Bar News - November 13, 2009
Chief Justice Broderick Receives 2009 Transparent Courthouse Award from National Civil Justice Reform Organization
New Hampshire Supreme Court Chief Justice John T. Broderick, Jr. has received the 3rd annual Transparent Courthouse Award from the Institute for the Advancement of the American Legal System (IAALS) at the University of Denver for his efforts to improve the legal system by making it more open and accountable to all citizens.
|Hon. John T. Broder
Broderick, who was appointed to the Supreme Court in 1995 after a long career in private law practice, has been Chief Justice for the past five years. The Transparent Courthouse Award was first presented in 2007 to retired United States Supreme Court Justice Sandra Day O’Connor. Utah’s Supreme Court Chief Christine Durham, now the president of the national Conference of Chief Justices, received the award in 2008.
In accepting the award October 22 in Denver, Broderick said he was honored to be recognized by the Institute, which has provided valuable support to judges and court administrators around the country. "There are perilous times for states courts all across America," Broderick said. "The incredible work of the Institute is providing much needed help in keeping state courts focused, respected and affordable."
The Institute’s Executive Director and former Colorado Supreme Court Justice Rebecca Love Kourlis cited Broderick’s dedication to making sure that the state courts provide an accessible, efficient forum for resolution of civil disputes, She noted that in 2007, under Chief Justice Broderick’s leadership, the New Hampshire Supreme Court established an Access to Justice Commission to support delivery of legal services to low and moderate income citizens in New Hampshire and to develop new initiatives. In her remarks, she also commended Broderick for his efforts to bring attention to the impact of the country’s economic crisis on the state courts.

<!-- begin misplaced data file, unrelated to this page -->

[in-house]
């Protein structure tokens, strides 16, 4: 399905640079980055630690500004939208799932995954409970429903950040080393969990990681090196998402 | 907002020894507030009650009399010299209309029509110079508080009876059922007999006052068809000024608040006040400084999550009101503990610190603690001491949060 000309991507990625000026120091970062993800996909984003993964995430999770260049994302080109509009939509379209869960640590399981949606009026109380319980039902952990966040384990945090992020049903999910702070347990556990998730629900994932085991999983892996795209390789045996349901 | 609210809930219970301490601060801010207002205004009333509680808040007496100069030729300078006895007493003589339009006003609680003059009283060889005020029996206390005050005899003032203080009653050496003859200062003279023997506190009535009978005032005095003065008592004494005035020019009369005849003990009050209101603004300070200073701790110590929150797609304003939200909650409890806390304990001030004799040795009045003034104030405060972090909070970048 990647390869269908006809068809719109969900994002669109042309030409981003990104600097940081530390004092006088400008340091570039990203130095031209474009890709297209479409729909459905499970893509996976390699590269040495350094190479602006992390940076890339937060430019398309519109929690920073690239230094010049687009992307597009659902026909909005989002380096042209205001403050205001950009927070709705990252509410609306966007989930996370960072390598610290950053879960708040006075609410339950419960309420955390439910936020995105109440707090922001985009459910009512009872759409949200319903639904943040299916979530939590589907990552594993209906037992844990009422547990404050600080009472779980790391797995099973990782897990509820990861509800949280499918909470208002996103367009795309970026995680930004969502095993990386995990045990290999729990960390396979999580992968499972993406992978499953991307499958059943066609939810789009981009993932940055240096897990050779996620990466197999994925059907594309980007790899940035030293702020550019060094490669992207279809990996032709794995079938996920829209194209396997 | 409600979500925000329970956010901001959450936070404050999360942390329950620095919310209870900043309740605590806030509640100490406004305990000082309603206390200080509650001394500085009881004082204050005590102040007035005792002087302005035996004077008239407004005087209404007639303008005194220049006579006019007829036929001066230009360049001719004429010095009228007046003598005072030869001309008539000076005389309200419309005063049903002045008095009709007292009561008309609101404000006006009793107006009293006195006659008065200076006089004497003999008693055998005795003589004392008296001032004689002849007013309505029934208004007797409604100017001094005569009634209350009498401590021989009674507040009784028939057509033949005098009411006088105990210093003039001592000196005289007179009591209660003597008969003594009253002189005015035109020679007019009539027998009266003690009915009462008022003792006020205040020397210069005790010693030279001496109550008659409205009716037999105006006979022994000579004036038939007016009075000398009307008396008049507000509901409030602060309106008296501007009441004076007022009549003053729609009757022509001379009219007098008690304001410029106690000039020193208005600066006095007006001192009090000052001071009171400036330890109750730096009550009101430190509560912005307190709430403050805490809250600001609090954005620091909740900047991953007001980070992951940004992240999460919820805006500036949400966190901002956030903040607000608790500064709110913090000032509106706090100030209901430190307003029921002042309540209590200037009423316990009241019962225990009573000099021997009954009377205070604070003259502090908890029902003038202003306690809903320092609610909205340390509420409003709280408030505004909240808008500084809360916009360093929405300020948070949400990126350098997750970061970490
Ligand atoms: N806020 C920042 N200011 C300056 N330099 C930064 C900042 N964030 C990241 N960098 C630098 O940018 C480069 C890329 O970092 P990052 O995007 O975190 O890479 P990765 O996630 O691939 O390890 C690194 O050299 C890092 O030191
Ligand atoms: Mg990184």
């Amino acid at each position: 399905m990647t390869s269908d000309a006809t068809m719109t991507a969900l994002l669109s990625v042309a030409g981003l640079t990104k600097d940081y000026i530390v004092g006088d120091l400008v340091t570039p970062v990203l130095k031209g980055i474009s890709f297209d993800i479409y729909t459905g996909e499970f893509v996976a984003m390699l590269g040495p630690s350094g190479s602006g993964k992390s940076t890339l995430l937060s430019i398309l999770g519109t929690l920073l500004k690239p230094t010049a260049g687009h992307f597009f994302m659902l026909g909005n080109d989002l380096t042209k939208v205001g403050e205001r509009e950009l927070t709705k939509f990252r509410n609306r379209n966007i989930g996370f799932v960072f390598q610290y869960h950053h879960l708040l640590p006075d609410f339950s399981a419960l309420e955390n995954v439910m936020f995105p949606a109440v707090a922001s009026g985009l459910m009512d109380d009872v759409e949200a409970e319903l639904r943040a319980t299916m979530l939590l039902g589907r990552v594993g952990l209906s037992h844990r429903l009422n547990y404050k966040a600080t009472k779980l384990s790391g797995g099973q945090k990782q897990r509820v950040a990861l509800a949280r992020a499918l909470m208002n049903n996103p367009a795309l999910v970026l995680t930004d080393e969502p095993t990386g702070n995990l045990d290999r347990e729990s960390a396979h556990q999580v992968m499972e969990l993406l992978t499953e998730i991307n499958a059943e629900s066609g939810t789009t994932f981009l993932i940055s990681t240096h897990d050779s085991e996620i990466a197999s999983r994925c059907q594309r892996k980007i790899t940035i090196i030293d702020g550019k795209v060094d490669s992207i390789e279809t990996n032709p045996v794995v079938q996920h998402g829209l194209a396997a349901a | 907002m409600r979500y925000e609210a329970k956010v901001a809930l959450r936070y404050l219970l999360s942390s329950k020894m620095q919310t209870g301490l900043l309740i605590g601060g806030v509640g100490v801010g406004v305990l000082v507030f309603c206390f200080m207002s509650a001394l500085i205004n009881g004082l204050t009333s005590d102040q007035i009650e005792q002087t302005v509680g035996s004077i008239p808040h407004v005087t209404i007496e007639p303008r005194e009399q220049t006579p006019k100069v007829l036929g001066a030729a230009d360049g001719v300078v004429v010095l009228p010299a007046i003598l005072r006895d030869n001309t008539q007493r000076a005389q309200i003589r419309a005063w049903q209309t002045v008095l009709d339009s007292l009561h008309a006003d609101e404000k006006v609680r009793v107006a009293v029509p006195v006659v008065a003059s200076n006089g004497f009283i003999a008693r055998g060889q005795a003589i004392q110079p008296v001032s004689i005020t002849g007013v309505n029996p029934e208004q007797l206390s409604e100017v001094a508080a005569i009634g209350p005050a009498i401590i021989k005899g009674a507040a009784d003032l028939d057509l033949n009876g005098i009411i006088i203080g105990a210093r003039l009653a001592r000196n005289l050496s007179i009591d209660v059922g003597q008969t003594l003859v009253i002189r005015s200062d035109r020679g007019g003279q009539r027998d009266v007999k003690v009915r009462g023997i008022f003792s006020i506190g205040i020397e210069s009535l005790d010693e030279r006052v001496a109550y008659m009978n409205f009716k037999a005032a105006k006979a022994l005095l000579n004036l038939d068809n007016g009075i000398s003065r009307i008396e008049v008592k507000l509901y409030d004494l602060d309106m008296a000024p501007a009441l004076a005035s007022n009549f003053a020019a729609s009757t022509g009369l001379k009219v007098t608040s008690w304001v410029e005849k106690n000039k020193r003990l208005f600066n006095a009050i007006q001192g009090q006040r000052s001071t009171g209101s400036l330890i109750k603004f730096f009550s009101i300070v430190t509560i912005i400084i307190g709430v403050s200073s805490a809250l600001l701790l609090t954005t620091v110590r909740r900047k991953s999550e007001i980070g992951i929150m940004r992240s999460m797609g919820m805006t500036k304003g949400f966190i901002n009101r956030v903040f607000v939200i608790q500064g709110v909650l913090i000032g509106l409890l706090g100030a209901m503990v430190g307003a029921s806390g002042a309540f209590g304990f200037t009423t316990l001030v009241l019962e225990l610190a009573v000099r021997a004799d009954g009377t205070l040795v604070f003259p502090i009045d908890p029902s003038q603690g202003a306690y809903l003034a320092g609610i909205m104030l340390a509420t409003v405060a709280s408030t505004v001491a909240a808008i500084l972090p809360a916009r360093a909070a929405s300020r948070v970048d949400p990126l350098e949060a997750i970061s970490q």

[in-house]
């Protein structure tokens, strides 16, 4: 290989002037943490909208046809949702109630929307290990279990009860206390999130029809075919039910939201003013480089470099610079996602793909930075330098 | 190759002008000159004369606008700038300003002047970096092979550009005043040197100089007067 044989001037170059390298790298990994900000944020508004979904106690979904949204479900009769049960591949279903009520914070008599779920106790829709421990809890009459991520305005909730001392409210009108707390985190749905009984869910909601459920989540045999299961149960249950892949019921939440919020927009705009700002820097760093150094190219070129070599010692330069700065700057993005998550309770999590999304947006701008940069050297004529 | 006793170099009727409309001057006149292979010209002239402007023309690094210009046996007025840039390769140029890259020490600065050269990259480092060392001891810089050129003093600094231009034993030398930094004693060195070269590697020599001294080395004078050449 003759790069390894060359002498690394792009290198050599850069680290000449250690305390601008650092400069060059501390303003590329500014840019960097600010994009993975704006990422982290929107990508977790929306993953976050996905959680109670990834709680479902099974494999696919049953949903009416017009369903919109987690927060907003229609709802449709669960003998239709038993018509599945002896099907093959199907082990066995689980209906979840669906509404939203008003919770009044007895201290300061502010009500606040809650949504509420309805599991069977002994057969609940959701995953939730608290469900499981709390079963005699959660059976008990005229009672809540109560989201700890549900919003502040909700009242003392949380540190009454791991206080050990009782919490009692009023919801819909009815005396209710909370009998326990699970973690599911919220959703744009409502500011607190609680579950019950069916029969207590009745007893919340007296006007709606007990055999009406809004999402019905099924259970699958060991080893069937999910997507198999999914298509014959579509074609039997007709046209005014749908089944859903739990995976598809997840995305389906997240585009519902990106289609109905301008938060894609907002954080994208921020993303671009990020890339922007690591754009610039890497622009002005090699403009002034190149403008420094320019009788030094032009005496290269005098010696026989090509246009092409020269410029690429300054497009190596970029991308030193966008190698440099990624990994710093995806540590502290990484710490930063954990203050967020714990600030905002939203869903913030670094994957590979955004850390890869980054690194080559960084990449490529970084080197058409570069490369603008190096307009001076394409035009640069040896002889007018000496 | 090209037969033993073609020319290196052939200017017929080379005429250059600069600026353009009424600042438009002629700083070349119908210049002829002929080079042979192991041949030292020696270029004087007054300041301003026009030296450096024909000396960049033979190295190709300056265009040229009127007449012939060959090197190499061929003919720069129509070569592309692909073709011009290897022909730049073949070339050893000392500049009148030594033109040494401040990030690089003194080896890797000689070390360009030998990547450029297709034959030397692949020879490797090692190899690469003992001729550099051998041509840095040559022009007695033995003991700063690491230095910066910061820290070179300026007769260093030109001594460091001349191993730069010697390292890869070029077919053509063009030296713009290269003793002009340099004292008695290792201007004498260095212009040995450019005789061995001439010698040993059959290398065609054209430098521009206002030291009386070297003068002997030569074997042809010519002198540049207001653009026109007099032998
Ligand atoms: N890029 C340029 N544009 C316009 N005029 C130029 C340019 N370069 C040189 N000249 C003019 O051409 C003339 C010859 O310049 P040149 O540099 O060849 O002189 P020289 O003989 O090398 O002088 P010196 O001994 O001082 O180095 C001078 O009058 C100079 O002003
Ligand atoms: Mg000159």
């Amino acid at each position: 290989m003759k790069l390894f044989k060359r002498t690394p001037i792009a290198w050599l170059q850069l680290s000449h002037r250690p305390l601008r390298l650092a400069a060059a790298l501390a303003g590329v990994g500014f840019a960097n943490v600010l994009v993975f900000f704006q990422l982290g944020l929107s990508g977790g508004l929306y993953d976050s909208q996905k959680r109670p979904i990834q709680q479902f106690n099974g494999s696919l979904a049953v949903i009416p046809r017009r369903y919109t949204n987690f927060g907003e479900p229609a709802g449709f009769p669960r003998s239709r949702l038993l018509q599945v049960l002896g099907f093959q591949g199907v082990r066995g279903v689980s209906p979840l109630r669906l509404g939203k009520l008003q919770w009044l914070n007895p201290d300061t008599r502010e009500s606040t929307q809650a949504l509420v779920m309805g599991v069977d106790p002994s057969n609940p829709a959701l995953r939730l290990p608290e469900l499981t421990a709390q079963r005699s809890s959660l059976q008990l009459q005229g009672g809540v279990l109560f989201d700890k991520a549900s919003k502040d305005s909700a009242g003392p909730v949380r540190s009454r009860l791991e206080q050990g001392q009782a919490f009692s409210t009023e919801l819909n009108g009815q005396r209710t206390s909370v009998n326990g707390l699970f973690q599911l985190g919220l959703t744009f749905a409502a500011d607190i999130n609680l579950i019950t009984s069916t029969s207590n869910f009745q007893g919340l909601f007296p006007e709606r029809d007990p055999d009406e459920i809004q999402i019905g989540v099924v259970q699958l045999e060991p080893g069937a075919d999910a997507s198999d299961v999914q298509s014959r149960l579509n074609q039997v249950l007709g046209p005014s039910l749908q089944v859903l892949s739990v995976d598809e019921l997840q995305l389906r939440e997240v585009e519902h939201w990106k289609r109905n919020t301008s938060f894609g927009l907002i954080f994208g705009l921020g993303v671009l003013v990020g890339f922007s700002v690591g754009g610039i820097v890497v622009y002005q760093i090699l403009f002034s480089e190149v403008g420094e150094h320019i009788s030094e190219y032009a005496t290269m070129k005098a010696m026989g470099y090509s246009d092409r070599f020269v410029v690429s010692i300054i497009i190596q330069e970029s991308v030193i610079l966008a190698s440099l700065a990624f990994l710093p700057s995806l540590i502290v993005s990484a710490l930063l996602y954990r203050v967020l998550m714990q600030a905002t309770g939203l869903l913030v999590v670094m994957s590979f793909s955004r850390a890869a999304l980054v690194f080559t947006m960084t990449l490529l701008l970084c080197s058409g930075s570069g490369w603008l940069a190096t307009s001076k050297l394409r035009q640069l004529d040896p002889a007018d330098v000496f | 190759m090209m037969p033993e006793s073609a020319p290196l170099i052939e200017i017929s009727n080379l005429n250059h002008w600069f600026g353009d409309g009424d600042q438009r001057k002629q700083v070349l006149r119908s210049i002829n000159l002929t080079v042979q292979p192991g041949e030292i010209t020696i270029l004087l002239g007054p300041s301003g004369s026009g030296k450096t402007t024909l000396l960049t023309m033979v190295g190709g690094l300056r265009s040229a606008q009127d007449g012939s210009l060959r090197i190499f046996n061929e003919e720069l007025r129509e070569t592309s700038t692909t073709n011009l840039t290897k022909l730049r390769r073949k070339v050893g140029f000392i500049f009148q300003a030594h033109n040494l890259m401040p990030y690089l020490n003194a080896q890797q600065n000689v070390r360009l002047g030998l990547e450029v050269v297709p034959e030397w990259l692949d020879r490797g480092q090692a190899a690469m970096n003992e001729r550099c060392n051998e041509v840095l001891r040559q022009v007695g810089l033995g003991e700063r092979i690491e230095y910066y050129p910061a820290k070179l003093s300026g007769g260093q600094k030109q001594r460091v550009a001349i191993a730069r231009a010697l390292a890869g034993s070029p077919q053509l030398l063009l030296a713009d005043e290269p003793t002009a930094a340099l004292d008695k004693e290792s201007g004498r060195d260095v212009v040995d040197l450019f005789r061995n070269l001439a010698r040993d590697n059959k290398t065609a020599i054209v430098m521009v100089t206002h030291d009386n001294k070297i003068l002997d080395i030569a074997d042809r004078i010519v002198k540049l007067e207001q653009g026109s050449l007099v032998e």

"Throughout the past year, Chief Justice Broderick has been a tireless champion of the men and women—not only of his courts—but of those around the nation," Justice Kourlis during the award presentation. "Whether testifying before legislators—often with his judicial branch colleagues at his side—or seeking face time with the governor, he has urged decision makers to urgently consider the impact of job cuts or allowing judgeships to remain vacant on the integrity of the system," she said.
Early in his tenure as Chief Justice, Broderick, backed by the Supreme Court, the administrative judges and court managers, established a 103-member Citizens Commission charged with conducting an independent review of state court operations from the public’s perspective. The IAALS noted that the Commission’s unprecedented review became the foundation for the state court system’s new long range strategic plan, covering a wide range of topics including family courts, sentencing, and access to the court system for citizens who do not have a lawyer’s assistance.
"The report was a bold call-to-action for policy makers, with its declaration that access to legal services must be moved closer to the top of the state’s legal agenda," Justice Korlis said.
The Institute for the Advancement of the American Legal System (IAALS) is a national, non-partisan organization dedicated to improving the process and culture of the civil justice system. The Institute, which has led a national effort to improve judicial accountability, worked with the New Hampshire Supreme Court to develop a new electronic survey program for evaluation of individual members of the court.
In addition, Superior Court Chief Justice Robert J. Lynn and Philip R. Waystack, the chair of the New Hampshire chapter of the American College of Trial Lawyers, have been appointed by Chief Justice Broderick to chair a committee to address a 2009 joint report by the Institute and the College of Trial Lawyers focused on problems in the civil justice system. The New Hampshire committee will recommend proposed changes to Superior Court rules to address issues raised in the joint study, in particular pre-trial discovery rules for civil lawsuits.